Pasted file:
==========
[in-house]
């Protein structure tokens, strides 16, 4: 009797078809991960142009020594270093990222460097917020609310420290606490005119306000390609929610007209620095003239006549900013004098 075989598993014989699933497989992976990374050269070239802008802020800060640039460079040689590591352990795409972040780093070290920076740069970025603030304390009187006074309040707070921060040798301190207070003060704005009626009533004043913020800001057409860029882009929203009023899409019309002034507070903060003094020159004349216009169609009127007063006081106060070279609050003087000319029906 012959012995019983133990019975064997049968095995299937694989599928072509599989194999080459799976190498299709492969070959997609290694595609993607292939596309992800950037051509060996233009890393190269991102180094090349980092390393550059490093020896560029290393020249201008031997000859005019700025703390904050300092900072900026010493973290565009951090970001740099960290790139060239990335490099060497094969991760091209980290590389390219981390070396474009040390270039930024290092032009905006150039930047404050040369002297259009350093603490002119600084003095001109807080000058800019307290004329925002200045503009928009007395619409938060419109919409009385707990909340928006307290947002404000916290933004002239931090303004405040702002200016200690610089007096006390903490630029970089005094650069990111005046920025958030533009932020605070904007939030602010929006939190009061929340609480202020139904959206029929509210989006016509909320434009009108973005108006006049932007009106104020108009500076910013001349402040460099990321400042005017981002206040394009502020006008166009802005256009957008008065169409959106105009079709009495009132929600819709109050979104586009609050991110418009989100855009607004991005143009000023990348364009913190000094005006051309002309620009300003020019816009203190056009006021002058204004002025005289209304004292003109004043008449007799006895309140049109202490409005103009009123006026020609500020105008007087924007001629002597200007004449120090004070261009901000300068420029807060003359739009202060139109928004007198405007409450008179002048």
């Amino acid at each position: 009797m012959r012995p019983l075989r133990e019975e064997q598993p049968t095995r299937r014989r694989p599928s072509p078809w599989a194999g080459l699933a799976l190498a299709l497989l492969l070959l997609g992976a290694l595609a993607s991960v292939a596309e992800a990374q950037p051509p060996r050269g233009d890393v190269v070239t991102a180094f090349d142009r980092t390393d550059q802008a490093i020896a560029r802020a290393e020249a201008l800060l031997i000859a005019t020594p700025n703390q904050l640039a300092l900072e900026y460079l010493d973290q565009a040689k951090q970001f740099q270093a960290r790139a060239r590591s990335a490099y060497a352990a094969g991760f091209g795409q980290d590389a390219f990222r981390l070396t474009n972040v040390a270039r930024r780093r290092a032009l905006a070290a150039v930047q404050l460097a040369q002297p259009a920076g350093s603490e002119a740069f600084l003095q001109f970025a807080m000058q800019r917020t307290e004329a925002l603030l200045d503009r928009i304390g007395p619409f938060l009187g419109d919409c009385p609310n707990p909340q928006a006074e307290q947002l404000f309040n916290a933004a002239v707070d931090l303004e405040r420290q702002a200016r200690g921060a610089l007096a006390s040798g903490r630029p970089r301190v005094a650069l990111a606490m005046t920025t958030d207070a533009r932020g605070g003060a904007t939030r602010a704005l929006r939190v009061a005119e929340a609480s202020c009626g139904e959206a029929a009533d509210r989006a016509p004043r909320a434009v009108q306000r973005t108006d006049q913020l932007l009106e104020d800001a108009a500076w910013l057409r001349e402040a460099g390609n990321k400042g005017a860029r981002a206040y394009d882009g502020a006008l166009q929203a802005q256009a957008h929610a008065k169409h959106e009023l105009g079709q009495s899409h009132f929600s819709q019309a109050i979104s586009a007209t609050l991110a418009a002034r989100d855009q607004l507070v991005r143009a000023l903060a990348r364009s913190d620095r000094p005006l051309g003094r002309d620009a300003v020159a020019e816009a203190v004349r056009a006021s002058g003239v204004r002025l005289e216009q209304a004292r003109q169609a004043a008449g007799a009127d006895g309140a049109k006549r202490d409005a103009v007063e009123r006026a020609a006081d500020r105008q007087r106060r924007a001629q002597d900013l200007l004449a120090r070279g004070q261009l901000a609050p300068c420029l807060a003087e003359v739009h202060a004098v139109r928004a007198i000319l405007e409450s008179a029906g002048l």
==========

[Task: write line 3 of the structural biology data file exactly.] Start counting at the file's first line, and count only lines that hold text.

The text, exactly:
């Amino acid at each position: 009797m012959r012995p019983l075989r133990e019975e064997q598993p049968t095995r299937r014989r694989p599928s072509p078809w599989a194999g080459l699933a799976l190498a299709l497989l492969l070959l997609g992976a290694l595609a993607s991960v292939a596309e992800a990374q950037p051509p060996r050269g233009d890393v190269v070239t991102a180094f090349d142009r980092t390393d550059q802008a490093i020896a560029r802020a290393e020249a201008l800060l031997i000859a005019t020594p700025n703390q904050l640039a300092l900072e900026y460079l010493d973290q565009a040689k951090q970001f740099q270093a960290r790139a060239r590591s990335a490099y060497a352990a094969g991760f091209g795409q980290d590389a390219f990222r981390l070396t474009n972040v040390a270039r930024r780093r290092a032009l905006a070290a150039v930047q404050l460097a040369q002297p259009a920076g350093s603490e002119a740069f600084l003095q001109f970025a807080m000058q800019r917020t307290e004329a925002l603030l200045d503009r928009i304390g007395p619409f938060l009187g419109d919409c009385p609310n707990p909340q928006a006074e307290q947002l404000f309040n916290a933004a002239v707070d931090l303004e405040r420290q702002a200016r200690g921060a610089l007096a006390s040798g903490r630029p970089r301190v005094a650069l990111a606490m005046t920025t958030d207070a533009r932020g605070g003060a904007t939030r602010a704005l929006r939190v009061a005119e929340a609480s202020c009626g139904e959206a029929a009533d509210r989006a016509p004043r909320a434009v009108q306000r973005t108006d006049q913020l932007l009106e104020d800001a108009a500076w910013l057409r001349e402040a460099g390609n990321k400042g005017a860029r981002a206040y394009d882009g502020a006008l166009q929203a802005q256009a957008h929610a008065k169409h959106e009023l105009g079709q009495s899409h009132f929600s819709q019309a109050i979104s586009a007209t609050l991110a418009a002034r989100d855009q607004l507070v991005r143009a000023l903060a990348r364009s913190d620095r000094p005006l051309g003094r002309d620009a300003v020159a020019e816009a203190v004349r056009a006021s002058g003239v204004r002025l005289e216009q209304a004292r003109q169609a004043a008449g007799a009127d006895g309140a049109k006549r202490d409005a103009v007063e009123r006026a020609a006081d500020r105008q007087r106060r924007a001629q002597d900013l200007l004449a120090r070279g004070q261009l901000a609050p300068c420029l807060a003087e003359v739009h202060a004098v139109r928004a007198i000319l405007e409450s008179a029906g002048l």